Council to modify dangerous dog law
The Hebron City Council said Monday it will revisit the city’s dangerous dog ordinance, following a discussion that included members of the public on what constitutes a dangerous breed of dog.
The ordinance prohibits specific breeds of dogs that have been deemed dangerous — pit bull, bull terrier, Staffordshire bull terrier, American pit bull terrier, American Staffordshire terrier, chow, doberman, rottweiler, wolf and wolf hybrids.
The council included the issue on its agenda for the Dec. 7 meeting because of complaints, City Administrator Chris Fangmeier said.
The meeting was held at the Stastny Community Center as a trial run to see if council meetings could draw more attendance in a larger space. Turns out, there was quite a crowd, which thinned out after the discussion on dogs.
Councilman Kurk Wiedel wanted to know how the city should differentiate between safe and dangerous dogs.
“Where do you draw the line?” he said.
One couple recommended the city ticket owners who do not take precautions for the public’s safety. The couple own a pit bull mix breed and have no worries the dog will harm anyone. They want the city to stop grouping dog owners and their dogs under a dangerous umbrella.
Thayer County Sheriff David Lee said if the city rules certain breeds vicious, then the sheriff’s office will have no choice but to enforce the law.
“I see both sides of this,” he said. “The simplest of muzzles will keep an animal from biting.”
“What we’ve got here is the sheriff has offered a compromise. If you’re going to have this (dangerous) dog out, have a muzzle,” Mayor Shane Day said.
Several dog owners at the meeting said they weren’t allowed to license their dogs with the city because the dogs were on the dangerous list.
One owner said he had registered his pit bulls with the city for years and couldn’t last year because now, they’re on the list. He had copies of past years when he was allowed to register his pit bulls.
“Responsible dog owners should be OK,” City Attorney Joe Murray told him.
“I think we should focus more on the dog and owner than the breed,” Councilman Larry Fangmeier said.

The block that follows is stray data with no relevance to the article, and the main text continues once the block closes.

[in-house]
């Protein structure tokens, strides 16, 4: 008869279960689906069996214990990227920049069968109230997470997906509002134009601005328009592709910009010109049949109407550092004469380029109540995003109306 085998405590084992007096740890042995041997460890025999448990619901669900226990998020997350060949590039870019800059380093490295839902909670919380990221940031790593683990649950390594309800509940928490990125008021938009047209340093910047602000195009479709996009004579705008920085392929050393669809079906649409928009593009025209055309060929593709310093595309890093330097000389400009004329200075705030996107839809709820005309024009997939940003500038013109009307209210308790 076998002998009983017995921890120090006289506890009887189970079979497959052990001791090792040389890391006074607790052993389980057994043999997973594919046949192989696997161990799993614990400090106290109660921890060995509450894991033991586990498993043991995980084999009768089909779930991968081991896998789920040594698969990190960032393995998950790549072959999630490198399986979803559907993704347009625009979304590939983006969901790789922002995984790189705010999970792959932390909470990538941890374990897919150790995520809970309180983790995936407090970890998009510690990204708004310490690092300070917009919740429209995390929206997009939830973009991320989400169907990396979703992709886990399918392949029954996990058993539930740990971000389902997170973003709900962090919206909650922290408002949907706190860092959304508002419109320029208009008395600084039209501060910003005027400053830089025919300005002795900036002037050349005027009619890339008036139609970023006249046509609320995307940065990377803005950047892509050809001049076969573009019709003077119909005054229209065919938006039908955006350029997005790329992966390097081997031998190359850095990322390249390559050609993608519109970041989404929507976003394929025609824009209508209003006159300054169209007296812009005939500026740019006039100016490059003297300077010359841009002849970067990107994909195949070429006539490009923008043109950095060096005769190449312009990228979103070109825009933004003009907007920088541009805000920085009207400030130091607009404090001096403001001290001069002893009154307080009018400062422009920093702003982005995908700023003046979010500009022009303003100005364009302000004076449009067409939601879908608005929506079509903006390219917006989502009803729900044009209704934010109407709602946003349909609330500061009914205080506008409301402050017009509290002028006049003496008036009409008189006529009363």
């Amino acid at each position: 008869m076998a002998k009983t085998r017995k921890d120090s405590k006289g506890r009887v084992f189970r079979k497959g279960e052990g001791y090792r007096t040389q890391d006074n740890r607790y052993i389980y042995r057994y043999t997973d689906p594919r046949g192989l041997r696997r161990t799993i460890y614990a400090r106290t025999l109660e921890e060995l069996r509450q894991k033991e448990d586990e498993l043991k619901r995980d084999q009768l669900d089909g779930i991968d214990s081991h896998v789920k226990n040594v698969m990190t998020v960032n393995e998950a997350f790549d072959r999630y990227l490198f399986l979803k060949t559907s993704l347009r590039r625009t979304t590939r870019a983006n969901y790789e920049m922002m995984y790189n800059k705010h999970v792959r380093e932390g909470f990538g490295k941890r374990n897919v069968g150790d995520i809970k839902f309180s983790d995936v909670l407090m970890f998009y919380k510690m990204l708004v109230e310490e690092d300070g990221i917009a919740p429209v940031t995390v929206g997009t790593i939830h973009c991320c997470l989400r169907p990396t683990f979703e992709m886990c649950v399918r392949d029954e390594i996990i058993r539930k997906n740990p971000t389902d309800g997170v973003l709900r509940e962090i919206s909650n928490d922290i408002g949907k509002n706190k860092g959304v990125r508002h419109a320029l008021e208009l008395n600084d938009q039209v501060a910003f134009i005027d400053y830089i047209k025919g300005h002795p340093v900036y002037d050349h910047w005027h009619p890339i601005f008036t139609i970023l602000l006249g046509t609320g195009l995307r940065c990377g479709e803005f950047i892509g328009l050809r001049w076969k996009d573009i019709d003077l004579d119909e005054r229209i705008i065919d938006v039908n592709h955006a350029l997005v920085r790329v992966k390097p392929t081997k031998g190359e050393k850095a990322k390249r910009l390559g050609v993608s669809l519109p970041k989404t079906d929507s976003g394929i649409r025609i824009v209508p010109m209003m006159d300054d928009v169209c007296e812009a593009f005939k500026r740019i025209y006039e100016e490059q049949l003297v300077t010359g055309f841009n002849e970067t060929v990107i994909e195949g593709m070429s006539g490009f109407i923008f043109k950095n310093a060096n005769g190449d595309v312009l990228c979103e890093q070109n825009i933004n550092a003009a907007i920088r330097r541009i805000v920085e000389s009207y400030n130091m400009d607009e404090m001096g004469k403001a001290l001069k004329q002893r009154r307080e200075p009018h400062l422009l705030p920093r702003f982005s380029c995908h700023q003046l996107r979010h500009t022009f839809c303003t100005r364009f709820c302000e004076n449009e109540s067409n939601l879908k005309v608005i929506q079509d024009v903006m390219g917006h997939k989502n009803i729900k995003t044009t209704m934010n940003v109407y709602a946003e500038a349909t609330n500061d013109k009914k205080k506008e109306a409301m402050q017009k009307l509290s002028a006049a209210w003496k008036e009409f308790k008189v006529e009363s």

In other business, several properties were declared nuisances by the city.
Property owner Dennis Phelps, whose trailer house is in the group, said his isn’t the worst property in town. He presented the council with photographs of properties in Hebron.
“I spent two hours driving around town and taking photos,” he said. “If you’re going to do it for one, do it for all.”
Phelps said there seems to be a common thread on the warnings he’s been given because the fire department wants his lots for a parking area.
“If you want the lots for parking, make an offer,” he said.
But Hebron Fire Chief BJ Linton, who was at the meeting, said that Phelps’ claim was simply not true.
Phelps asked the council for a three-month extension to repair the trailer and garage. He said he lives in Wahoo and works full time.
Wiedel asked about the milk tank on Phelps’ property.
“The fence is not fixed,” Wiedel added. “Personally, this does not need an agenda, guys. Declare this property a nuisance. He’s had ample time to take care of this.”
Wiedel said the property has been an issue for five years.
“We’re not giving him three months,” he said.
Phelps will receive a copy of the resolution to declare his property a nuisance and will have 15 days to complete the repairs.
Nothing will happen until the January meeting, Murray said about enforcement.
In another matter, Steve Anderson approached the council about increased parking at the Stastny center.
At large events, parking may overflow to 13th Street’s paved shoulder. In addition, a grassy area has been earmarked for vehicles.
The council also had requests for two liquor licenses – Brand X and C and M Supply will be reviewed
Dec. 17 at 12 p.m. during a special meeting of the council.
Additional items may be on the agenda for the special meeting.